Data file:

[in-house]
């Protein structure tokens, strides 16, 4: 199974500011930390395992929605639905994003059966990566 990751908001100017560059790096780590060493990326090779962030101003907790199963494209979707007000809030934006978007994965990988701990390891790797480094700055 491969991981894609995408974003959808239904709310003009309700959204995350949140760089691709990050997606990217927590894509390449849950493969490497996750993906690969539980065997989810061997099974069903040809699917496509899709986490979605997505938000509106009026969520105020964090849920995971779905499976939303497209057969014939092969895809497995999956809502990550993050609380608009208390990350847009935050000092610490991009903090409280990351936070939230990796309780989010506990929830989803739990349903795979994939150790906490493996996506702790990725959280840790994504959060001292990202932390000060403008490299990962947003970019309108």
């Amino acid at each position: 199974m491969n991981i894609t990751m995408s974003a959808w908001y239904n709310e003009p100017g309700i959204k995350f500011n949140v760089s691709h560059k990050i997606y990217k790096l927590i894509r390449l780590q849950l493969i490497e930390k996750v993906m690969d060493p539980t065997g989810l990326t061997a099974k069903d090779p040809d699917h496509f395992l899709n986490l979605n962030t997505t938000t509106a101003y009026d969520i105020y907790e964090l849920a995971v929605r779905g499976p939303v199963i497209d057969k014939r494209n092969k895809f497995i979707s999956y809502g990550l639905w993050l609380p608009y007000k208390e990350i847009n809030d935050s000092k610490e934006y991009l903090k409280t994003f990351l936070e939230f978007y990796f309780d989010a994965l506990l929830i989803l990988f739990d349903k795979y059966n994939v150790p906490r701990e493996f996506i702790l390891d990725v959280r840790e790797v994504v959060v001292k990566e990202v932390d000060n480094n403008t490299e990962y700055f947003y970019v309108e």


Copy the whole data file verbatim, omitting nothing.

[in-house]
């Protein structure tokens, strides 16, 4: 199974500011930390395992929605639905994003059966990566 990751908001100017560059790096780590060493990326090779962030101003907790199963494209979707007000809030934006978007994965990988701990390891790797480094700055 491969991981894609995408974003959808239904709310003009309700959204995350949140760089691709990050997606990217927590894509390449849950493969490497996750993906690969539980065997989810061997099974069903040809699917496509899709986490979605997505938000509106009026969520105020964090849920995971779905499976939303497209057969014939092969895809497995999956809502990550993050609380608009208390990350847009935050000092610490991009903090409280990351936070939230990796309780989010506990929830989803739990349903795979994939150790906490493996996506702790990725959280840790994504959060001292990202932390000060403008490299990962947003970019309108």
């Amino acid at each position: 199974m491969n991981i894609t990751m995408s974003a959808w908001y239904n709310e003009p100017g309700i959204k995350f500011n949140v760089s691709h560059k990050i997606y990217k790096l927590i894509r390449l780590q849950l493969i490497e930390k996750v993906m690969d060493p539980t065997g989810l990326t061997a099974k069903d090779p040809d699917h496509f395992l899709n986490l979605n962030t997505t938000t509106a101003y009026d969520i105020y907790e964090l849920a995971v929605r779905g499976p939303v199963i497209d057969k014939r494209n092969k895809f497995i979707s999956y809502g990550l639905w993050l609380p608009y007000k208390e990350i847009n809030d935050s000092k610490e934006y991009l903090k409280t994003f990351l936070e939230f978007y990796f309780d989010a994965l506990l929830i989803l990988f739990d349903k795979y059966n994939v150790p906490r701990e493996f996506i702790l390891d990725v959280r840790e790797v994504v959060v001292k990566e990202v932390d000060n480094n403008t490299e990962y700055f947003y970019v309108e």